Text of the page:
The potential of gene replacement therapy for genetic diseases

As advancements are being made in medicine, gene replacement therapy is changing the way researchers see genetic diseases. Government institutions like the US Food and Drug Administration (FDA) and advocacy groups like Global Genes are also looking at the possibilities that gene replacement therapy holds for many disorders. In fact, as gene replacement therapies are approved for genetic disorders, the advancements benefit all of those in the community now and further down the road.

The potential of gene replacement therapy for genetic diseases

As advancements are being made in medicine, gene replacement therapy is changing the way researchers see genetic diseases. Government institutions like the US Food and Drug Administration (FDA) and advocacy groups like Global Genes are also looking at the possibilities that gene replacement therapy holds for many disorders. In fact, as gene replacement therapies are approved for genetic disorders, the advancements benefit all of those in the community now and further down the road.

For people affected by monogenic diseases, gene replacement therapy has the potential to help them in the future. Monogenic diseases are caused by one missing or faulty gene or gene pair. Gene replacement therapy targets the underlying cause of the disease and delivers a new, working gene to potentially stop disease progression.

Manufacturing companies like Vertex Pharmaceuticals, AveXis, Sarepta Therapeutics, and Spark Therapeutics are currently researching and developing gene replacement therapies for monogenic diseases. Some of the monogenic diseases that may be an option now, or in the future, for gene replacement therapy include:

CFTR Gene

Cystic fibrosis (CF)

CF is a genetic disease caused by mutations in the CFTR gene. The CFTR gene provides instructions for the body to make a protein that is important for the regulation of chloride ions in cells, which is needed for the production of normal, free-flowing mucus. When this gene is not working properly, cells that line the insides of the lungs, pancreas, and other organs make thick and sticky mucus. As a result, people with CF experience breathing problems and damage to airways, increased risk of lung infections, and digestive problems.

DMD Gene

Duchenne muscular dystrophy (DMD)

DMD is a genetic condition and is 1 of 9 types of muscular dystrophy. It is caused by mutations in the DMD gene and almost only affects males. The DMD gene provides the body with instructions for making a protein called dystrophin, which is important to muscle cells. As a result, boys with DMD experience muscle weakness that appears in early childhood and quickly worsens. Boys with DMD may have delayed motor skills, often depend on a wheelchair by teenage years, and may experience heart complications.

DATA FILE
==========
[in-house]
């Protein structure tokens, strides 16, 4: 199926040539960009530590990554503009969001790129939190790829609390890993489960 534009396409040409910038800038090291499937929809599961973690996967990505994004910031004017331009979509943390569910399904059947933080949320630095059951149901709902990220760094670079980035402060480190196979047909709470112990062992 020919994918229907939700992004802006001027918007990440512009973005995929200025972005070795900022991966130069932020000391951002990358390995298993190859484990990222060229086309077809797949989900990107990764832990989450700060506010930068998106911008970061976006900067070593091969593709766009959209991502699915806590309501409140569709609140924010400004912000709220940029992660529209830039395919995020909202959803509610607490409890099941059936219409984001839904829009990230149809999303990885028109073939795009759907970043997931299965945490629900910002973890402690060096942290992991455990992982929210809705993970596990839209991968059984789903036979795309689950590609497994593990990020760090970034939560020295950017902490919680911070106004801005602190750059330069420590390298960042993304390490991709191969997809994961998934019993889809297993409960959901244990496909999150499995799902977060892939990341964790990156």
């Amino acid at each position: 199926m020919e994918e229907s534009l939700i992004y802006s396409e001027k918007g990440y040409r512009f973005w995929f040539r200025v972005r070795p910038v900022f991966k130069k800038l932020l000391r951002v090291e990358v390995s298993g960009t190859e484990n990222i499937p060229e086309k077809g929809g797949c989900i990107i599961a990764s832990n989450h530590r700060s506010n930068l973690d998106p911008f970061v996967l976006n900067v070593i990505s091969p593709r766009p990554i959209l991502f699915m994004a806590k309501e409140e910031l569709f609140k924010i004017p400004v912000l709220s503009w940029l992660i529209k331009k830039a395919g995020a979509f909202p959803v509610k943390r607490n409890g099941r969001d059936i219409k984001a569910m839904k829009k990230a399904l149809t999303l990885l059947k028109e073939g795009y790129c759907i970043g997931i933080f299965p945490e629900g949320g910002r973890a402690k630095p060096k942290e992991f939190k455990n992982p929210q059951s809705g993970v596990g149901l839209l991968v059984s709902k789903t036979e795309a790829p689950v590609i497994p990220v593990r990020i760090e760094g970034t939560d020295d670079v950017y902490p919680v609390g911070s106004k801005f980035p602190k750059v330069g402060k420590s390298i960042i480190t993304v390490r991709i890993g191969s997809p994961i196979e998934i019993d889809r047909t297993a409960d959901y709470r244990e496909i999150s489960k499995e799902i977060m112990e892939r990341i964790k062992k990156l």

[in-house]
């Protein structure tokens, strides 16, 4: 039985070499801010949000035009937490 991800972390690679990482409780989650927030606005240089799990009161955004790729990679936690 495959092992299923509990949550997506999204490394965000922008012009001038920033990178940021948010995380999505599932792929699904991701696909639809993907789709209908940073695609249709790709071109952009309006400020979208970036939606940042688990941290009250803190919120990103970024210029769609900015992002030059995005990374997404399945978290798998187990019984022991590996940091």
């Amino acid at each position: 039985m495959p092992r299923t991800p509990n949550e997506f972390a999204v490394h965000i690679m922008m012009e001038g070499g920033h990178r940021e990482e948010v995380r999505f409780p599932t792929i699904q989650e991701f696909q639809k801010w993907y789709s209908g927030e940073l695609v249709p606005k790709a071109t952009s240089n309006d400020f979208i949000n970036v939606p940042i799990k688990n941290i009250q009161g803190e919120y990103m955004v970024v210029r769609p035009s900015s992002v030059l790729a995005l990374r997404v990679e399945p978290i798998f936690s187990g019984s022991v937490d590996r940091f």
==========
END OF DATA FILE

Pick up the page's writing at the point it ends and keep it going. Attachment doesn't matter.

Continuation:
One of a number of genes

Genetic amyotrophic lateral sclerosis (ALS)

ALS is a rare disease that affects the nerve cells that control voluntary muscle movement. In most people, the cause of ALS is unknown. However, in some cases, ALS is genetic. Genetic ALS is caused by a single faulty gene. There are many different genes that, when they have an error, have been shown to cause ALS. Regardless of the genetic cause, over time muscles lose their strength, and the disease can become life threatening.

F8 and F9 Genes

Hemophilia

Hemophilia is a genetic bleeding disease that mostly affects males. There are two major types, hemophilia A and hemophilia B. Hemophilia A is caused by changes in the F8 gene while hemophilia B is caused by changes in the F9 gene. These genes are responsible for making important proteins that are needed for blood to clot properly after an injury. People with hemophilia may experience continuous bleeding after an injury or even spontaneously without an injury. Bleeding in the joints, muscles, brain, or internal organs can be especially dangerous.

MECP2 Gene

Rett syndrome (RTT)

RTT is a genetic disease that occurs mainly in girls and affects how the brain works and develops. It is caused by a mutation in a single gene called the MECP2 gene. Girls with Rett syndrome may sometimes appear to develop normally from the time they’re born up to about 18 months. After that, they quickly lose mental and physical abilities, and over time, they may lose the ability to speak, walk, and move.

SMN1 Gene

Spinal muscular atrophy (SMA)

SMA is a genetic condition that affects nerves and muscles. It is caused by a missing or faulty SMN1 gene. The SMN1 gene is responsible for producing a protein that motor neuron cells need so they can tell the muscles what to do. When the SMN1 gene is faulty or missing, these motor neuron cells stop working and die. Over time, muscles can become so weak that walking, eating, and even breathing become difficult. This serious muscle weakness, especially in the muscles used to breathe, can be life threatening.


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